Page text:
Yemen's main opposition group on Saturday accused President Ali Abdullah Saleh of thwarting a Gulf-brokered deal that would see him cede power within a month.
"The authority has thwarted the deal. The Secretary-General of the Gulf Cooperation Council told us that Saleh refused to sign in his role as president. He said he wanted to sign as head of the ruling party, and this is a violation of the text of the Gulf initiative," the official, Sultan al-Atwani, told Reuters.
Saleh, who has ruled the impoverished Arabian Peninsula state for nearly 33 years, was set to sign an agreement on Saturday to quit power in a month's time in exchange for immunity.
Though Saleh in principle accepted the agreement negotiated by the six-state member Gulf Cooperation Council (GCC), the deal was rejected by street protesters demanding his immediate ouster and prosecution.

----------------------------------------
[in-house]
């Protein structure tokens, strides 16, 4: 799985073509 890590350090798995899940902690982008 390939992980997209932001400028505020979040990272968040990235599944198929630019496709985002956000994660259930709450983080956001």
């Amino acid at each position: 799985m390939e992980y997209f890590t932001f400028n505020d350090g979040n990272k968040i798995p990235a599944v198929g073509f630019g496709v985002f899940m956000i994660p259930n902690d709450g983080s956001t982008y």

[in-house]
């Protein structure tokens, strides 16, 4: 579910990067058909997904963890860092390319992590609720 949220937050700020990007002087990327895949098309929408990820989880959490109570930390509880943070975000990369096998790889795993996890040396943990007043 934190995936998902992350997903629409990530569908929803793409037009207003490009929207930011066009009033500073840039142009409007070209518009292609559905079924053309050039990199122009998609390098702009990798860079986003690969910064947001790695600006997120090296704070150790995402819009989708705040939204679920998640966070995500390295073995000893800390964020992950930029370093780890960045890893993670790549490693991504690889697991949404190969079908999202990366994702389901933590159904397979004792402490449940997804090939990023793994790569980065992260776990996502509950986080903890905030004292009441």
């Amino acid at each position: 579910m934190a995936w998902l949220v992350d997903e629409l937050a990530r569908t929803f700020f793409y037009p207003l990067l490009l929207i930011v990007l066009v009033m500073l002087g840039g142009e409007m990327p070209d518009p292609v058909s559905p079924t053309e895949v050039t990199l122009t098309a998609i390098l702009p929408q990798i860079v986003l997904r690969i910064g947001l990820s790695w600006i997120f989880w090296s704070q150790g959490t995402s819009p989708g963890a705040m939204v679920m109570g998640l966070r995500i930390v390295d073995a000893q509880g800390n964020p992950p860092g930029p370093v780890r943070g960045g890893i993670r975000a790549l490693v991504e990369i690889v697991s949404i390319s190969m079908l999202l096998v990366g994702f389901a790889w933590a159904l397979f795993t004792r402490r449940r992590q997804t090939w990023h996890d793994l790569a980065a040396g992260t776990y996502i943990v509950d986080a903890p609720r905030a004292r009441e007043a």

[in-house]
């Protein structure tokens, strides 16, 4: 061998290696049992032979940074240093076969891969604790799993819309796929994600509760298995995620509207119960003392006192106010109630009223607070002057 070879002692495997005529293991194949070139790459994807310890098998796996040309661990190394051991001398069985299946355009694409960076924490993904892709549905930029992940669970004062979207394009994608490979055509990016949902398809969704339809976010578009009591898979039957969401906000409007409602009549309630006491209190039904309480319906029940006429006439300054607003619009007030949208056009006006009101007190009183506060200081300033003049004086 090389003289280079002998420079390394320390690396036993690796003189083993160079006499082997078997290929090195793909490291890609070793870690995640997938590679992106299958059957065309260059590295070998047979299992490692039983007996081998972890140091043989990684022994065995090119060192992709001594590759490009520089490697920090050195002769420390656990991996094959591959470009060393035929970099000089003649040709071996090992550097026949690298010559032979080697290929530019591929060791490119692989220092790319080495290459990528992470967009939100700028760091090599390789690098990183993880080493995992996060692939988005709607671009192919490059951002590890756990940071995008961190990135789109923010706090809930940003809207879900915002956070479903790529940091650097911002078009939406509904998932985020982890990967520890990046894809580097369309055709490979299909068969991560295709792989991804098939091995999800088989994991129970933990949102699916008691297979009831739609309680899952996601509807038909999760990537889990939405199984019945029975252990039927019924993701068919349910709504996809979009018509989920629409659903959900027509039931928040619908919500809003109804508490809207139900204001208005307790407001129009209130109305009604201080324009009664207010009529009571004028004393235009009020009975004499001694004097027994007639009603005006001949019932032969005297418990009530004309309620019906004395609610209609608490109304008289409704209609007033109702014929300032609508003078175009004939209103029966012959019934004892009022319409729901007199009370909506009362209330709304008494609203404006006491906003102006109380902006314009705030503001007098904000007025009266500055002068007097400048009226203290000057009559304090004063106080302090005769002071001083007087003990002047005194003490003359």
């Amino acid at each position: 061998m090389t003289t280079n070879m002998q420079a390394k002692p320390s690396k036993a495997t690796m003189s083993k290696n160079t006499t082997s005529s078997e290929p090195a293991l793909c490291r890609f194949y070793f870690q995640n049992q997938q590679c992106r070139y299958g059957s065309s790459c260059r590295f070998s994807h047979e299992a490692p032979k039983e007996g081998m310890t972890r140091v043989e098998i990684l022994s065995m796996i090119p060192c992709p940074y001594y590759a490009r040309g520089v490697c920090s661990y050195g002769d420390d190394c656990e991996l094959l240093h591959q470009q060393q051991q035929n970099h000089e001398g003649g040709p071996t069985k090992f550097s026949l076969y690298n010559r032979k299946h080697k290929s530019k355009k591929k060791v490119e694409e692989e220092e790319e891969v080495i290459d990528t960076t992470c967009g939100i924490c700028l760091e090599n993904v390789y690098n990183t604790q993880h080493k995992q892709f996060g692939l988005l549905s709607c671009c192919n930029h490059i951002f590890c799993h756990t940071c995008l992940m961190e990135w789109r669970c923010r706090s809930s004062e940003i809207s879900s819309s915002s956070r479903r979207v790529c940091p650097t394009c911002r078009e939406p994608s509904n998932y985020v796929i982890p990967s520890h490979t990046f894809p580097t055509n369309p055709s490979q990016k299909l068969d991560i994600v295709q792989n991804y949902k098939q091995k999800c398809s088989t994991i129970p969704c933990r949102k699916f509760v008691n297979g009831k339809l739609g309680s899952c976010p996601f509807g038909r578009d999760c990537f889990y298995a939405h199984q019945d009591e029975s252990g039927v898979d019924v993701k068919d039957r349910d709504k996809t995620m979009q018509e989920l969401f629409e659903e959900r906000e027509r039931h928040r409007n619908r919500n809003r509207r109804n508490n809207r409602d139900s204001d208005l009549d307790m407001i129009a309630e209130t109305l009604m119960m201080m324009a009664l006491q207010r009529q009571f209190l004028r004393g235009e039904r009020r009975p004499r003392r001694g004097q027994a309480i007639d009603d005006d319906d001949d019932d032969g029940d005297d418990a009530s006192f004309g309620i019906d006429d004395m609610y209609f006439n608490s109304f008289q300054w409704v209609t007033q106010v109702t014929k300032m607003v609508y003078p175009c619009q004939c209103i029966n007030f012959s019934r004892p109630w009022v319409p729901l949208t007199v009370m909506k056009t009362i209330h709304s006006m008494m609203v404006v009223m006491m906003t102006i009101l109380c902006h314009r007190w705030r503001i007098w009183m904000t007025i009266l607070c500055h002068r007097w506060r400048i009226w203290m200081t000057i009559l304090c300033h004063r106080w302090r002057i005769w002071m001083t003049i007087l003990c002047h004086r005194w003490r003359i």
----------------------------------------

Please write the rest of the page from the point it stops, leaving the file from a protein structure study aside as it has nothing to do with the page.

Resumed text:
Saleh, a shrewd political operator considered a key U.S. ally against al Qaeda's Yemen-based wing, had forced mediators to split the signing ceremonies over two days by objecting to the presence of Qatari officials.
Qatar's prime minister was first to state publicly the Gulf deal would seek Saleh's resignation, and its satellite channel Al Jazeera has been blamed by Saleh for inciting revolt in the Arab world, which has been swept by pro-democracy protests.
While the Yemeni leader was due to sign the pact in Sanaa, his party's vice president would travel to the Saudi capital Riyadh for Sunday's official signing ceremony by the opposition, which has warned that further bloodshed could derail the deal.
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